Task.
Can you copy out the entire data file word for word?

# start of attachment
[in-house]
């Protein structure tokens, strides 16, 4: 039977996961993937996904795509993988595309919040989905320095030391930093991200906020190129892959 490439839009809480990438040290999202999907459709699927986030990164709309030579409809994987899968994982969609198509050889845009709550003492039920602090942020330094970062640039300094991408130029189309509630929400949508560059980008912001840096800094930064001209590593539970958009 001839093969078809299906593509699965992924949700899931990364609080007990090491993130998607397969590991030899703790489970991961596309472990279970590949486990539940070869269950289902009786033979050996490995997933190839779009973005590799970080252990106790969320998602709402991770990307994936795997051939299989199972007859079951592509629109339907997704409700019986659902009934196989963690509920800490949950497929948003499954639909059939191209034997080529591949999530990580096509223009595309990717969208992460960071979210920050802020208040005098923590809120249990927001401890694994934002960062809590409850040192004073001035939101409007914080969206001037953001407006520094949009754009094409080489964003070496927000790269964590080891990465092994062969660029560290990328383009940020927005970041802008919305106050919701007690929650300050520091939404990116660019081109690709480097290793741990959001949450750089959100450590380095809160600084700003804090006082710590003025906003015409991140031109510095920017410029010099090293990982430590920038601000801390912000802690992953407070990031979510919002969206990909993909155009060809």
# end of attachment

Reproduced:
[in-house]
């Protein structure tokens, strides 16, 4: 039977996961993937996904795509993988595309919040989905320095030391930093991200906020190129892959 490439839009809480990438040290999202999907459709699927986030990164709309030579409809994987899968994982969609198509050889845009709550003492039920602090942020330094970062640039300094991408130029189309509630929400949508560059980008912001840096800094930064001209590593539970958009 001839093969078809299906593509699965992924949700899931990364609080007990090491993130998607397969590991030899703790489970991961596309472990279970590949486990539940070869269950289902009786033979050996490995997933190839779009973005590799970080252990106790969320998602709402991770990307994936795997051939299989199972007859079951592509629109339907997704409700019986659902009934196989963690509920800490949950497929948003499954639909059939191209034997080529591949999530990580096509223009595309990717969208992460960071979210920050802020208040005098923590809120249990927001401890694994934002960062809590409850040192004073001035939101409007914080969206001037953001407006520094949009754009094409080489964003070496927000790269964590080891990465092994062969660029560290990328383009940020927005970041802008919305106050919701007690929650300050520091939404990116660019081109690709480097290793741990959001949450750089959100450590380095809160600084700003804090006082710590003025906003015409991140031109510095920017410029010099090293990982430590920038601000801390912000802690992953407070990031979510919002969206990909993909155009060809």